Chemical Peel Best for Under Eye Circles?

Will chemical peels help improve dark circles under eyes? If so, what type of chemical peel is best for the area? Will chemical peels for home use be also effective?

Doctor Answers 12

Dark circles under the eyes- treatment with peels.

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Short answer, yes it can. My preference? Like Dr Green, TCA. 

First of all one has to determine the CAUSE of dark circle. In most cases this is racial (I have them as well), in some cases, it is due to deep tear troughs, in others a combination of PIH or skin hyper pigmentation due to eczema, and in many cases a combination of factors.

In the US, we use Restylane in this area to correct volume loss due to deep troughs, however in Australia, Restylane and JUVEDERM VOLBELLA can be used. I do place the filler deep- namely on bone, this reduces the chances of a Tyndall effect (blue tinge).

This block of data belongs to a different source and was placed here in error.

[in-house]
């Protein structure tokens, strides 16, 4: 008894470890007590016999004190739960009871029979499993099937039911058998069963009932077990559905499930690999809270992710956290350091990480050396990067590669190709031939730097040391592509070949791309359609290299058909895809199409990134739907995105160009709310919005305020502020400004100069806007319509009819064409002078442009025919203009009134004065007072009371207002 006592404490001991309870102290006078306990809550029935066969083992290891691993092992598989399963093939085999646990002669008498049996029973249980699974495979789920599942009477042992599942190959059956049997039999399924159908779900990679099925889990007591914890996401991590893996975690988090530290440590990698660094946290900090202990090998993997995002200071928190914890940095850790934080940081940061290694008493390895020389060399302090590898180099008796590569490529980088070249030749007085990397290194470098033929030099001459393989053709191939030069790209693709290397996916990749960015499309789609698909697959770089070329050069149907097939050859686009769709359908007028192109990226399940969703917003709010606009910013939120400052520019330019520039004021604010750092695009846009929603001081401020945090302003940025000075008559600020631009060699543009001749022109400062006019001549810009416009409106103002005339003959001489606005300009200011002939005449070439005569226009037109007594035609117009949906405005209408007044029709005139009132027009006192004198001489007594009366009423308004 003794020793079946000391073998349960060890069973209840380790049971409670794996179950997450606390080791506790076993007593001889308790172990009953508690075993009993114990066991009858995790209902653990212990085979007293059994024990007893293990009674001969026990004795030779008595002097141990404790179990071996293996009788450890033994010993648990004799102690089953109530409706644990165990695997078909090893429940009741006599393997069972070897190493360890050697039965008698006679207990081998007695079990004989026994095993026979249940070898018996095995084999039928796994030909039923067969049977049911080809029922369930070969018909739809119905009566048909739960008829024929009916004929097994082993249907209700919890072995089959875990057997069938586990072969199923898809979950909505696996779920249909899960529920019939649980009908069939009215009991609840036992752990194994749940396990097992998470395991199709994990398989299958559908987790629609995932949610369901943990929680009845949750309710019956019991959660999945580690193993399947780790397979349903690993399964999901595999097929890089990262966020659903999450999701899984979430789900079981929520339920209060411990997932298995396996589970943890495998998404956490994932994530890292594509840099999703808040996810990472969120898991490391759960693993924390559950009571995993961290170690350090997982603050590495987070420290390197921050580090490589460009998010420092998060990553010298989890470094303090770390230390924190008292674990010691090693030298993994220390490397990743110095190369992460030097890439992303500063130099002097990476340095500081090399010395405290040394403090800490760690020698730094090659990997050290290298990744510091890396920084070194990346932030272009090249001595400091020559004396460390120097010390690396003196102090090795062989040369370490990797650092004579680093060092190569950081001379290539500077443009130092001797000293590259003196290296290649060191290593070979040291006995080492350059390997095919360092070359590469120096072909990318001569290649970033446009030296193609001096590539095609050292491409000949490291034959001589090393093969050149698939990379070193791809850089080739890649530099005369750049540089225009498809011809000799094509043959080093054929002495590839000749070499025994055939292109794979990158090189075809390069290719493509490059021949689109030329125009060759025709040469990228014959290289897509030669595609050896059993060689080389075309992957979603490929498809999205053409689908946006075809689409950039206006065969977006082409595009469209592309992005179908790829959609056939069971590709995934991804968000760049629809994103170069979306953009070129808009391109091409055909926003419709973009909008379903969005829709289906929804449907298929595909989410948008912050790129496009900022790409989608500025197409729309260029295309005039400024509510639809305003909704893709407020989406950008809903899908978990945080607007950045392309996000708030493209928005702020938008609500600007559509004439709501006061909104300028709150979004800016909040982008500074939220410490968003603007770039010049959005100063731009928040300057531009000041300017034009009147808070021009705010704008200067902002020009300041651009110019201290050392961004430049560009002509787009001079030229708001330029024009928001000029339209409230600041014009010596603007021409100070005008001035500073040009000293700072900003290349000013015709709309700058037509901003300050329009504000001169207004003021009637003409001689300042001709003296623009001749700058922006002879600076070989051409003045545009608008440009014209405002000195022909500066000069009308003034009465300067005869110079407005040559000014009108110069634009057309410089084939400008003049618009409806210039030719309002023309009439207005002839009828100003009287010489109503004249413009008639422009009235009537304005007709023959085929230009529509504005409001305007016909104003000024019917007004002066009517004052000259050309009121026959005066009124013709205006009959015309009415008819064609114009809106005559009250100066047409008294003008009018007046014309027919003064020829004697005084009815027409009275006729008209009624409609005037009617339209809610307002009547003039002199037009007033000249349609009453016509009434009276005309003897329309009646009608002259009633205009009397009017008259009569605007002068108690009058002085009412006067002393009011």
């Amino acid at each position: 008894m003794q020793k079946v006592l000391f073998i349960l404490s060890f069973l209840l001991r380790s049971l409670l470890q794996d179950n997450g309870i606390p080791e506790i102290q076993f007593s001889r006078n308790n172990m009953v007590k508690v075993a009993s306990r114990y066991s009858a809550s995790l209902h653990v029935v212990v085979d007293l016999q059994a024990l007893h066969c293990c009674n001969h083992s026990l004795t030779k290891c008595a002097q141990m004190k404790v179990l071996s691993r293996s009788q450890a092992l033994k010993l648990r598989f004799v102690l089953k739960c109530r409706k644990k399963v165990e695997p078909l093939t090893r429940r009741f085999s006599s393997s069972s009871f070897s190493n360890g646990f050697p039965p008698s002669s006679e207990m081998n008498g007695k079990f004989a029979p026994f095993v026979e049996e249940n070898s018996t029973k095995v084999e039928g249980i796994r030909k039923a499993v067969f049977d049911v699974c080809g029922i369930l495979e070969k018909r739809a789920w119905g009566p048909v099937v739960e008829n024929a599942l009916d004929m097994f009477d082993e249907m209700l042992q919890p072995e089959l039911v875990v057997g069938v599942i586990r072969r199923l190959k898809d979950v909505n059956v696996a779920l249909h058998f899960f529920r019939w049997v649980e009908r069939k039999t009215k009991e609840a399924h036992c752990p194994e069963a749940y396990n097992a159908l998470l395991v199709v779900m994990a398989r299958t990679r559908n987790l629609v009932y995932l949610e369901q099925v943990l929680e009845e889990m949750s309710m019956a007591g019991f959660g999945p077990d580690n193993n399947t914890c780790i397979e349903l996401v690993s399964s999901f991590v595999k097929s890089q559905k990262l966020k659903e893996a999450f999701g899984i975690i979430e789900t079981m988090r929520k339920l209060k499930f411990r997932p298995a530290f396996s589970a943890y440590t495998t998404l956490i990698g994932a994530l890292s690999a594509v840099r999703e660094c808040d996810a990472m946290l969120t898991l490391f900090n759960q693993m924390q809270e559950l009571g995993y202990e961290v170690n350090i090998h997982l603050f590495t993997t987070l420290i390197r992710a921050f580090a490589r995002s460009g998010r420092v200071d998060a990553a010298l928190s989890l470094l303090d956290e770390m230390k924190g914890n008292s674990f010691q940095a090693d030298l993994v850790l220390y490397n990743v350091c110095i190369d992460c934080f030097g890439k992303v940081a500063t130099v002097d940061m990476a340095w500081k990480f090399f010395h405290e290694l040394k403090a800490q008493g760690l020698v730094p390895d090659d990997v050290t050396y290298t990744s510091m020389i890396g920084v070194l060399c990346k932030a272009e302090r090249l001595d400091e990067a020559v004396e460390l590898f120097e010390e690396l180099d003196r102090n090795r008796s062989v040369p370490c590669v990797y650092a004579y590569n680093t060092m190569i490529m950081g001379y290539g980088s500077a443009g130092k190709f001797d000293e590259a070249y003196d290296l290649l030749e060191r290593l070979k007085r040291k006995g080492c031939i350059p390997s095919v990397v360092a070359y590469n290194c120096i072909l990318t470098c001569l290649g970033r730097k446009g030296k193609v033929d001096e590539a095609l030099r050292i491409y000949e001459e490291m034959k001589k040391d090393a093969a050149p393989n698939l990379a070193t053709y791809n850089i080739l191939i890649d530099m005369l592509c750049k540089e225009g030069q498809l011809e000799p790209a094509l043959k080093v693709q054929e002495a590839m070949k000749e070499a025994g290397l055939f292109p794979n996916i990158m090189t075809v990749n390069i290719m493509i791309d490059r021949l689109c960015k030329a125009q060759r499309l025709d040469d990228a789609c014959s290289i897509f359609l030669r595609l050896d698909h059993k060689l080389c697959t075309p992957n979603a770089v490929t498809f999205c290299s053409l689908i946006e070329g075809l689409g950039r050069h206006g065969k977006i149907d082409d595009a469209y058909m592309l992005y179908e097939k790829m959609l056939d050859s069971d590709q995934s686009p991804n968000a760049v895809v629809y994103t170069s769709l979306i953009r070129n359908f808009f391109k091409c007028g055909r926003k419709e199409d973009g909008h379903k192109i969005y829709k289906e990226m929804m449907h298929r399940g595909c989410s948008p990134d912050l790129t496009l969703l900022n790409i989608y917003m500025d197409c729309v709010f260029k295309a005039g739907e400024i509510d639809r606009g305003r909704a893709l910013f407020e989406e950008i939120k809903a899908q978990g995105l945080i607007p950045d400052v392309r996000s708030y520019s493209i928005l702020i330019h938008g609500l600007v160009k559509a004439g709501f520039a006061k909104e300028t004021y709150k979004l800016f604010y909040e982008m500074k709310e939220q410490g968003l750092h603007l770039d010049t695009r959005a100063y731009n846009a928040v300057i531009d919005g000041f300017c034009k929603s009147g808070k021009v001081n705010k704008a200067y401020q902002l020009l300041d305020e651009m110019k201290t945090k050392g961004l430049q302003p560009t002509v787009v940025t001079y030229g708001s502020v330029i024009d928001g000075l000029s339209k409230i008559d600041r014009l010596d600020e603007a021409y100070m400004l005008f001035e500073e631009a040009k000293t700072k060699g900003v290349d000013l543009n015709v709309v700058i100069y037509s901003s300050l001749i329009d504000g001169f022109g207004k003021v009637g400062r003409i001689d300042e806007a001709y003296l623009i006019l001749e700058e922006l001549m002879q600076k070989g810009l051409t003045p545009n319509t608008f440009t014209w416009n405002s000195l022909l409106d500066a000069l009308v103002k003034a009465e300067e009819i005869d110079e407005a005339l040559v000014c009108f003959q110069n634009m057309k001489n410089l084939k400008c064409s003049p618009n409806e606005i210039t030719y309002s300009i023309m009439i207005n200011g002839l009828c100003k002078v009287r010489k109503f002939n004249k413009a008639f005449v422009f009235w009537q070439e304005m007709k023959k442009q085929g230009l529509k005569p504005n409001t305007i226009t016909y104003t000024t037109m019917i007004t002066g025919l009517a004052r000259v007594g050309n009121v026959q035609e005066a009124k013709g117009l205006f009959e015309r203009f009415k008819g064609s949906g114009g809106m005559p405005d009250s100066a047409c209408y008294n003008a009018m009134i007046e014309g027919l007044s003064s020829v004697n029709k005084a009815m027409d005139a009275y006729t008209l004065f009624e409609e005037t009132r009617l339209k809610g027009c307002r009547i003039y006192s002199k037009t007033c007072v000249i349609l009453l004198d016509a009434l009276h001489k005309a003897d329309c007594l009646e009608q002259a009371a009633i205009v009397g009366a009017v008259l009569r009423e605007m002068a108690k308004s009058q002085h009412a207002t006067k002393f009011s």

Other ways to treat dark circles under the eyes include -

1. Treat any skin irritation - namely simplify your skin care regime- use a good eye cream- this can reduce inflammatory changes on the skin
2. Low dose Q switch lasers
3, Microneedling and PRP
4. Low strength HQ creams – this is used to decrease melanin activity
5. Multiple sessions of either Clear + Brilliant or Low Level Fraxel 1550 ( I do however believe that Picosure Focus is better than Fraxel in my hands for dark circles- 3-4 sessions needed)
6. Very low strength peels including 6-8% TCA – five to six peels in combination with fading agents.

Even with multiple treatment methods, dark circles can only be reduced, and not totally eliminated. Realistic expectations are crucial in treatment of this problem, and combination tailored to EACH patient.

All the best
Dr Davin Lim
Laser and aesthetic dermatologist
Brisbane, Australia.

Lower eyelid circles: Correction of lower eyelid circles with chemical peels

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Lower eyelid circles arise from a variety of conditions, including:

  • Hyperpigmentation
  • Hemosiderin deposition
  • Thin skin
  • Subcutaneous veins
  • Loss of subcutaneous and periorbital fat

Chemical peels will reduce the pigmentation and improve the quality of the skin in terms of overall collagen content. It should be used as a combination approach to the management of under eye circles.

Raffy Karamanoukian, MD, FACS
Los Angeles Plastic Surgeon